47 Aim 1 Inclusion criteria Include: (a) participants in a staff or supervisory position, practicing as PHNs in a local / county health department in U S (b) licensed in U S as a Register ed Nurse (RN) or Advanced Practice Nurse (APN), (c) willingness to complete the questionnaire, and (d) English speaking. Aim 1 Exclusion criteria for Include: Nurses with a l icensed practical nurse (LPN) degree only are excluded To meet a ims 2 & 3, sub jects i nclude d all 1,795 PHNs (RNs or ARNPs) working in Florida at local health departments (L. Hill p ersonal c ommunication September 9, 2009) Of the 67 health departments in FL, 33 are rural and 34 are urban. Aims 2 & 3 Inclusion criteria Include d : (a) participants in a staff or supervisory position, practicing as PHNs in a local / county health department in FL, (b) licensed in FL as a Registered Nurse (RN) or Advanced Practice Nurse (APN), (c) willingness to complete the questionnaire, and 4) Eng lish speaking. Aims 2 & 3 Exclusion criteria The only exclusion criteria was licensure as a licensed practical nurse. A power analyses using G Power 3.0.3 was used to calculate sample size for Aims 2 & 3. For a multiple regression full model (8 predict ors), with an effect size of 0.15 (small effect size of a 0.25 adjusted R2), and an alpha of .05, a sample size of 160 achieve d a power of .95. For a im s 2 & 3 a sample size of 547 survey responses was achieved. Varied r esponse rates from 6% 60% with an av erage of 3 9.6 % have been reported for web or internet based surveys (Cook, Heath, & Thompson, 2000; Morris, et al., 2004) To increase the respo nse rate, th is study use d initial presurvey contact, reminder contacts and personal contacts which have been associated with larger response rates in web based and internet survey s (Cook, et al., 2000)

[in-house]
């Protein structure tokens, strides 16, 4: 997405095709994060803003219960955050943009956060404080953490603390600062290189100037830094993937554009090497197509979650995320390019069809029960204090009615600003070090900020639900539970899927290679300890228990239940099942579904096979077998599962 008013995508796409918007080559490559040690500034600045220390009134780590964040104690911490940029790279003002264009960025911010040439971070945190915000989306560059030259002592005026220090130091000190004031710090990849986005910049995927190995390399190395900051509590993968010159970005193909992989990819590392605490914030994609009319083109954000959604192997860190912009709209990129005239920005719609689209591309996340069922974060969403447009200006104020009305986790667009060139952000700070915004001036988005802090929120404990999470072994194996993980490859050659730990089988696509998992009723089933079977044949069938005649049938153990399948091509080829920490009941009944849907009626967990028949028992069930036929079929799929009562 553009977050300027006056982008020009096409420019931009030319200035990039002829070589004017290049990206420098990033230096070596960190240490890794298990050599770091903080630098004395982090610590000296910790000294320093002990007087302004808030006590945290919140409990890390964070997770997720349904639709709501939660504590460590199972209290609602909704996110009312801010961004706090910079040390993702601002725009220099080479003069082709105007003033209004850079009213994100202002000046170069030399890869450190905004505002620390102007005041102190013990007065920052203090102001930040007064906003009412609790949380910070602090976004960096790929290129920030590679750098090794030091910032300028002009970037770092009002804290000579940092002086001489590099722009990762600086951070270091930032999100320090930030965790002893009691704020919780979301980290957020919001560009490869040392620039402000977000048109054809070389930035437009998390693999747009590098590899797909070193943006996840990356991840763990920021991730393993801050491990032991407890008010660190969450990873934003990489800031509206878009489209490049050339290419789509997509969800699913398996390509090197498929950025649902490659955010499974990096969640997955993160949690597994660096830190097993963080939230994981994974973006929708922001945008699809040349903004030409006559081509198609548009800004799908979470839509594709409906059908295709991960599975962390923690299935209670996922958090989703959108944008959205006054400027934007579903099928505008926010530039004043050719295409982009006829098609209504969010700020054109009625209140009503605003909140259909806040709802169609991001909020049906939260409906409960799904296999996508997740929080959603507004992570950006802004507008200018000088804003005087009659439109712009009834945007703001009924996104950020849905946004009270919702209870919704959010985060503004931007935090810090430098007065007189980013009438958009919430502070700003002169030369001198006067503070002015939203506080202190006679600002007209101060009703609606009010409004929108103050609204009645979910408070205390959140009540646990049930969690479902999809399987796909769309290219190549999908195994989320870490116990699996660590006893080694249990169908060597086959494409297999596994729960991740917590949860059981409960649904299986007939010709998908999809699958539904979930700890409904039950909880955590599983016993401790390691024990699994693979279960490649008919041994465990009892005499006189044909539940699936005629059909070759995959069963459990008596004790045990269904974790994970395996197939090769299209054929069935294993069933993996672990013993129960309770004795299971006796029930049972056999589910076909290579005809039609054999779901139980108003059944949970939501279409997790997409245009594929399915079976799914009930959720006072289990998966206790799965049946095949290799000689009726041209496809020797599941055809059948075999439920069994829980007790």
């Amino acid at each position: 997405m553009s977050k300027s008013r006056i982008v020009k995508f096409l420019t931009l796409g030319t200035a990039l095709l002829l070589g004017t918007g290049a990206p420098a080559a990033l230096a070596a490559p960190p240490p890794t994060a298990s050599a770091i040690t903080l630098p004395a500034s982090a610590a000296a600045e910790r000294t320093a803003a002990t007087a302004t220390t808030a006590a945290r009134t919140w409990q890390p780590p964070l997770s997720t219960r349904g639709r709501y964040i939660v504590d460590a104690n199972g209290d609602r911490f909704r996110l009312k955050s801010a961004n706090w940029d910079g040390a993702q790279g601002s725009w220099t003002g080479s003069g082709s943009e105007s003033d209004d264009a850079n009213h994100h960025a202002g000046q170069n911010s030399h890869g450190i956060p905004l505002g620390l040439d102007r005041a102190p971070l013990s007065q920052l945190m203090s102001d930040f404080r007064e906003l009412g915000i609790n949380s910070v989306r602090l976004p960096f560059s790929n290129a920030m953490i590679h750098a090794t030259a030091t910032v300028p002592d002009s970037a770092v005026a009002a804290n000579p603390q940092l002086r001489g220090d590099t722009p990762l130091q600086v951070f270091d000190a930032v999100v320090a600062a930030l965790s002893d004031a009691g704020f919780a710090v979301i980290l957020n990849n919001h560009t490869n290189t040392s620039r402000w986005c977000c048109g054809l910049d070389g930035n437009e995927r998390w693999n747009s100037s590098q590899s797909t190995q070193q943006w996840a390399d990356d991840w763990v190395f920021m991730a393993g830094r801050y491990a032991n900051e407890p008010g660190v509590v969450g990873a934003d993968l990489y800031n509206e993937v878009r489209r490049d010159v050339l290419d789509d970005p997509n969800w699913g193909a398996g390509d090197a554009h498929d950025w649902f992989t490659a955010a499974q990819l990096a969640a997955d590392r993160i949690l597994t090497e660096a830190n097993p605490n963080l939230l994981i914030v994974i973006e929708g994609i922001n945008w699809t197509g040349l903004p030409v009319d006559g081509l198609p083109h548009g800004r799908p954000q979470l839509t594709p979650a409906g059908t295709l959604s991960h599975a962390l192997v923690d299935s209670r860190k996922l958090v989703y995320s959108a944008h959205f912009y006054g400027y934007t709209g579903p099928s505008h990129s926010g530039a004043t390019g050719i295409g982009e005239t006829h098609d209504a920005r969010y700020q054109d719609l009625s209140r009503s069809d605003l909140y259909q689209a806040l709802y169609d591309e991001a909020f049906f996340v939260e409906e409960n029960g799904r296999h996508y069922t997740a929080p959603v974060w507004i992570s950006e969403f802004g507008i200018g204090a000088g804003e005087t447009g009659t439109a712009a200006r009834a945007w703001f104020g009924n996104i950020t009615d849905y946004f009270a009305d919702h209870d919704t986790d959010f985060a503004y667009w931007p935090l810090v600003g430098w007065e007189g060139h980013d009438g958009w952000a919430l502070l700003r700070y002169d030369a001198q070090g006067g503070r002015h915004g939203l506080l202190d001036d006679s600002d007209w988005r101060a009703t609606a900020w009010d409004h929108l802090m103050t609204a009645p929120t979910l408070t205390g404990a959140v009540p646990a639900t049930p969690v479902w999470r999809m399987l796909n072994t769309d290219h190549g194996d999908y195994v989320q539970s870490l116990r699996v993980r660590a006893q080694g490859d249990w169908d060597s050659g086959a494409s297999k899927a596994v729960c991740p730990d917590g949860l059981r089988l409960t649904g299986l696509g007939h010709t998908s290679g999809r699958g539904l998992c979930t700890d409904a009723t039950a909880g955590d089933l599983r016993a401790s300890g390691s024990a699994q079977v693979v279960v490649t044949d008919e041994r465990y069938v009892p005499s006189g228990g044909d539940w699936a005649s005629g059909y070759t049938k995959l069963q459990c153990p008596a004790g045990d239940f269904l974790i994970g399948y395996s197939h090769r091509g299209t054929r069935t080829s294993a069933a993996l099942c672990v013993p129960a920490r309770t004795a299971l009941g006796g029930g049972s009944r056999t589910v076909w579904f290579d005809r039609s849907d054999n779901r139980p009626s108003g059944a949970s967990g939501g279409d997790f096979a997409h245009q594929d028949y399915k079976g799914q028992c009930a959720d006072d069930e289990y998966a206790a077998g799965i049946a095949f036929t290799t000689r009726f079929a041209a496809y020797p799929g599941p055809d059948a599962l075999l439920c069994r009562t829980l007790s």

PAGE 48